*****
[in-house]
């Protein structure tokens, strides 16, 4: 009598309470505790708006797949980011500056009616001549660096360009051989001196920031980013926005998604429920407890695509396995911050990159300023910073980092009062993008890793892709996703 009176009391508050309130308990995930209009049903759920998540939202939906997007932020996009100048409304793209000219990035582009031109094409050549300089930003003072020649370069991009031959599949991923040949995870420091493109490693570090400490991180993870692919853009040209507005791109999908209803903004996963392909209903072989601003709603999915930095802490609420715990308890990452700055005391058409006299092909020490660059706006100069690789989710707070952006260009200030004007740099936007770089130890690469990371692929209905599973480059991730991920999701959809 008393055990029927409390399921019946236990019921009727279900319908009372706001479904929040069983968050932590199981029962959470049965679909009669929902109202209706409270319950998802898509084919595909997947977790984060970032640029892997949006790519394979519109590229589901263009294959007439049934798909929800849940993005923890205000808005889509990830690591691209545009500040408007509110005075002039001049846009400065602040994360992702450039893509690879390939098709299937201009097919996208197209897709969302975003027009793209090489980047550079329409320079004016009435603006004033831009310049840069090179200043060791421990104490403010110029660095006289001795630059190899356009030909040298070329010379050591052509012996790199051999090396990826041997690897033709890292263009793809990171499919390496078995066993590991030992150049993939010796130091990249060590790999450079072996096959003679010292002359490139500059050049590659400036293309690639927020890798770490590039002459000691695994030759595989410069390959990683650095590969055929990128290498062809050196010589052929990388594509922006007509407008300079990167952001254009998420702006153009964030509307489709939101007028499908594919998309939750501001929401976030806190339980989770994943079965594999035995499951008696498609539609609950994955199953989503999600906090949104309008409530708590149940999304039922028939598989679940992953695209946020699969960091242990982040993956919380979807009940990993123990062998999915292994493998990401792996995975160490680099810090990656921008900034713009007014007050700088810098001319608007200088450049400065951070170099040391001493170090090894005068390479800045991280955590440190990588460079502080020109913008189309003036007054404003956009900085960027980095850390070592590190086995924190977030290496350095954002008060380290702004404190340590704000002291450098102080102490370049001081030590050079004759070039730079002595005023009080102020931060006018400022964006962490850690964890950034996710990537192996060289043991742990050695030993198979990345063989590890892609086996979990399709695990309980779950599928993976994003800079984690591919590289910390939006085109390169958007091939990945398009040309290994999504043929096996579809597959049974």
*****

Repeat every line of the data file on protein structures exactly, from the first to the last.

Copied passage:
[in-house]
């Protein structure tokens, strides 16, 4: 009598309470505790708006797949980011500056009616001549660096360009051989001196920031980013926005998604429920407890695509396995911050990159300023910073980092009062993008890793892709996703 009176009391508050309130308990995930209009049903759920998540939202939906997007932020996009100048409304793209000219990035582009031109094409050549300089930003003072020649370069991009031959599949991923040949995870420091493109490693570090400490991180993870692919853009040209507005791109999908209803903004996963392909209903072989601003709603999915930095802490609420715990308890990452700055005391058409006299092909020490660059706006100069690789989710707070952006260009200030004007740099936007770089130890690469990371692929209905599973480059991730991920999701959809 008393055990029927409390399921019946236990019921009727279900319908009372706001479904929040069983968050932590199981029962959470049965679909009669929902109202209706409270319950998802898509084919595909997947977790984060970032640029892997949006790519394979519109590229589901263009294959007439049934798909929800849940993005923890205000808005889509990830690591691209545009500040408007509110005075002039001049846009400065602040994360992702450039893509690879390939098709299937201009097919996208197209897709969302975003027009793209090489980047550079329409320079004016009435603006004033831009310049840069090179200043060791421990104490403010110029660095006289001795630059190899356009030909040298070329010379050591052509012996790199051999090396990826041997690897033709890292263009793809990171499919390496078995066993590991030992150049993939010796130091990249060590790999450079072996096959003679010292002359490139500059050049590659400036293309690639927020890798770490590039002459000691695994030759595989410069390959990683650095590969055929990128290498062809050196010589052929990388594509922006007509407008300079990167952001254009998420702006153009964030509307489709939101007028499908594919998309939750501001929401976030806190339980989770994943079965594999035995499951008696498609539609609950994955199953989503999600906090949104309008409530708590149940999304039922028939598989679940992953695209946020699969960091242990982040993956919380979807009940990993123990062998999915292994493998990401792996995975160490680099810090990656921008900034713009007014007050700088810098001319608007200088450049400065951070170099040391001493170090090894005068390479800045991280955590440190990588460079502080020109913008189309003036007054404003956009900085960027980095850390070592590190086995924190977030290496350095954002008060380290702004404190340590704000002291450098102080102490370049001081030590050079004759070039730079002595005023009080102020931060006018400022964006962490850690964890950034996710990537192996060289043991742990050695030993198979990345063989590890892609086996979990399709695990309980779950599928993976994003800079984690591919590289910390939006085109390169958007091939990945398009040309290994999504043929096996579809597959049974």